3. Burke was relatively experienced in the bankruptcy field having clerked for the United States Bankruptcy Court following law school.

  4. After contacting Burke and meeting with her in person, the Beesleys were under the impression that Burke would handle all matters associated with their Chapter 7 bankruptcy for a flat fee of $750, in addition to the filing fee of $175. Supporting the Beesleys' belief that a flat fee arrangement had been agreed upon is Burke's own Rule 2016(b) statement (FED. R. BANKR. P. 2016(b)) dated June 13, 1996, in which Burke represented that the $750 was to cover all the routine tasks associated with what proved to be an unremarkable Chapter 7 bankruptcy.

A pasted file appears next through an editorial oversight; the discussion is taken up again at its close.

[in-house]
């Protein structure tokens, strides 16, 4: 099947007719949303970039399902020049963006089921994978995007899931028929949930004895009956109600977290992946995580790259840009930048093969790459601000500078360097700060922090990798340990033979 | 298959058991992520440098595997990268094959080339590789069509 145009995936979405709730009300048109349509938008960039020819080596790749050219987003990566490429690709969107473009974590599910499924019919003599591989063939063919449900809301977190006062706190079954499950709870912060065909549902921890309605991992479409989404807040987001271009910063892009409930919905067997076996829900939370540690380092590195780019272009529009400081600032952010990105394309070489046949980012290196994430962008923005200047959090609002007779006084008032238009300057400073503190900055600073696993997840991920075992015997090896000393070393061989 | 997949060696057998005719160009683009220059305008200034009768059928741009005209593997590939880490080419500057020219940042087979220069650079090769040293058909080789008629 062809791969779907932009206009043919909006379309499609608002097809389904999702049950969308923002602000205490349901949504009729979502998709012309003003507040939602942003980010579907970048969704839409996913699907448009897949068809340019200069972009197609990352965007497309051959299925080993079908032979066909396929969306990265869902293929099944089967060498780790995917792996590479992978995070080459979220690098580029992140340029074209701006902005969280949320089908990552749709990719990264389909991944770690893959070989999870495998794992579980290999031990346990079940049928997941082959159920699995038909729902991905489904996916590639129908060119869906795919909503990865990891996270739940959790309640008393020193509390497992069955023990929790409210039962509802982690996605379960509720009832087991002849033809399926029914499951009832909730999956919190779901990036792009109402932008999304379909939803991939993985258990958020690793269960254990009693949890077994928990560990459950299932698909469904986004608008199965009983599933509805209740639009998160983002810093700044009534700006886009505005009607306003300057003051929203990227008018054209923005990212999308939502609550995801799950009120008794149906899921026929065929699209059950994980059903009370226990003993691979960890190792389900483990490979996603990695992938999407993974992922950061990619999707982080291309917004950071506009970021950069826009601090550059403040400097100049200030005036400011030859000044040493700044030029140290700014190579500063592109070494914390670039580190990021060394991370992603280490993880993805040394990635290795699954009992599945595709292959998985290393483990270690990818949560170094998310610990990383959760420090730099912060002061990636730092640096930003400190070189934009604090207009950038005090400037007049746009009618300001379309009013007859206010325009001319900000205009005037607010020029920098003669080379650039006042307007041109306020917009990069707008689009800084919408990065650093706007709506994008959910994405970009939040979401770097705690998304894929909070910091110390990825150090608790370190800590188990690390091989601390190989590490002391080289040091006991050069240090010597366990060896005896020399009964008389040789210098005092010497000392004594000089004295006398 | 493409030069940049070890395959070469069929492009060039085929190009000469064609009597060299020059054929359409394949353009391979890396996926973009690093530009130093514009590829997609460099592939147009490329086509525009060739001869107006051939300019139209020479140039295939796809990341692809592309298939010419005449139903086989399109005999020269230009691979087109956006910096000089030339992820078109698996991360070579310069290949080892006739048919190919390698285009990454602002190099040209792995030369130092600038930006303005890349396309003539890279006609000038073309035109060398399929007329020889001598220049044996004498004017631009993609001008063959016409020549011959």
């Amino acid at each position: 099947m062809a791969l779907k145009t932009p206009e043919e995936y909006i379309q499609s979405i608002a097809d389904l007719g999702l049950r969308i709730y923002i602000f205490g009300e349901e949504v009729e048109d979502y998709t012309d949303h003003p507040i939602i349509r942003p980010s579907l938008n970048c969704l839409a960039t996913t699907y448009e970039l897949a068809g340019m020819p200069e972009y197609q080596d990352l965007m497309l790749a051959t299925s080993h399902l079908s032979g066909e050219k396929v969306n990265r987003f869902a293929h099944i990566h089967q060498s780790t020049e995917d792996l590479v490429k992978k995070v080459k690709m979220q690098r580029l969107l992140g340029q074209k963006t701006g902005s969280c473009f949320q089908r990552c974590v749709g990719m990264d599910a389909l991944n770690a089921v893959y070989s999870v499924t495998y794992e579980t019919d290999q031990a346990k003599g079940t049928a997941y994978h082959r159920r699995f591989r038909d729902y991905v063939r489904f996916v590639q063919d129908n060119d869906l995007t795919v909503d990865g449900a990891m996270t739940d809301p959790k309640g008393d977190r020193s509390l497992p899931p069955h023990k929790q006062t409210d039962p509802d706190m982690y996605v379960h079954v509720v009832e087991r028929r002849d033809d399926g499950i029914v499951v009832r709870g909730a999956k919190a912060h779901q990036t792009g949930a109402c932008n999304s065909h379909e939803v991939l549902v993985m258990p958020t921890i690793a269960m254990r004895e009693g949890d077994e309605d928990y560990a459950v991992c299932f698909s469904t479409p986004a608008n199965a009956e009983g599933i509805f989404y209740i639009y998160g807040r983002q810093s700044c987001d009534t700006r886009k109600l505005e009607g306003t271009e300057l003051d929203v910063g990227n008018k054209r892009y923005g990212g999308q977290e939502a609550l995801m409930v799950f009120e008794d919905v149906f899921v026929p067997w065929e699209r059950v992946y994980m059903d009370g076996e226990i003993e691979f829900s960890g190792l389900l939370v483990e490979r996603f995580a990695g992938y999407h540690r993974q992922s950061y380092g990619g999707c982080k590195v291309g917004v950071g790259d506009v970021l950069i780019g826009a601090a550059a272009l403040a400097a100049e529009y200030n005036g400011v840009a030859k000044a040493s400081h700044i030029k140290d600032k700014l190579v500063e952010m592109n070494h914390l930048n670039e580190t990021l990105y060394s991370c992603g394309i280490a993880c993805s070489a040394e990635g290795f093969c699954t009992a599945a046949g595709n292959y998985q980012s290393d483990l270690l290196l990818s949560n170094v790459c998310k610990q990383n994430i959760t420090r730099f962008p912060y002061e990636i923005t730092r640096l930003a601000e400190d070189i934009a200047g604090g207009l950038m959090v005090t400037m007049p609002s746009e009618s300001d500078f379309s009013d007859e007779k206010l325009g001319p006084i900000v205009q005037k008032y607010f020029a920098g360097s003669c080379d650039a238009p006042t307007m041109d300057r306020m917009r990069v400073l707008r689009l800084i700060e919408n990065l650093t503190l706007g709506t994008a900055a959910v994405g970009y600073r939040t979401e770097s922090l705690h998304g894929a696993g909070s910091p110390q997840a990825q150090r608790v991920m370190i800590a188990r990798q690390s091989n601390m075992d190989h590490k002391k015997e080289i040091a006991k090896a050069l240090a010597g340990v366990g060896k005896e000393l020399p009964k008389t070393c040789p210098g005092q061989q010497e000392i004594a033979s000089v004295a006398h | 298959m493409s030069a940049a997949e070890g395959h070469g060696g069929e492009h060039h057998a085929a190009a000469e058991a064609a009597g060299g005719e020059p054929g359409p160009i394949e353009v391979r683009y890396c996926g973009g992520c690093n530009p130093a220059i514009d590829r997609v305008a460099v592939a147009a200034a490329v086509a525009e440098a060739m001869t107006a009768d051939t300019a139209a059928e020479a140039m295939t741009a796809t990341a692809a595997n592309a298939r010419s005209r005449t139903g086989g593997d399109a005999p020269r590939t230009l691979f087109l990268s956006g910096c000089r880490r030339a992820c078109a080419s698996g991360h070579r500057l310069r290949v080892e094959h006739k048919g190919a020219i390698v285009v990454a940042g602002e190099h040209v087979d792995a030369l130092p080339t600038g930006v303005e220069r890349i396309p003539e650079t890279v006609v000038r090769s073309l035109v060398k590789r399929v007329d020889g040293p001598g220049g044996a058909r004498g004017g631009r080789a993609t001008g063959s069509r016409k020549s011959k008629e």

5. The Beesleys paid $750 to Burke the day of their first meeting and paid the $175 filing fee roughly a month later.

  6. Burke filed the bankruptcy petition on behalf of the Beesleys in June 1996.

  7. Burke believed that the $750 was merely a retainer to be applied toward her fees and expenses, and she billed the Beesleys monthly for her services on an hourly basis. Although Burke was unable to produce a fee agreement signed by the Beesleys, she did produce an addendum to the fee agreement signed by the Beesleys agreeing to hourly charges for work done by a newly hired paralegal.

    Burke billed the Beesleys for $903.24 in addition to the original $750, and was paid $478.24 beyond the $750.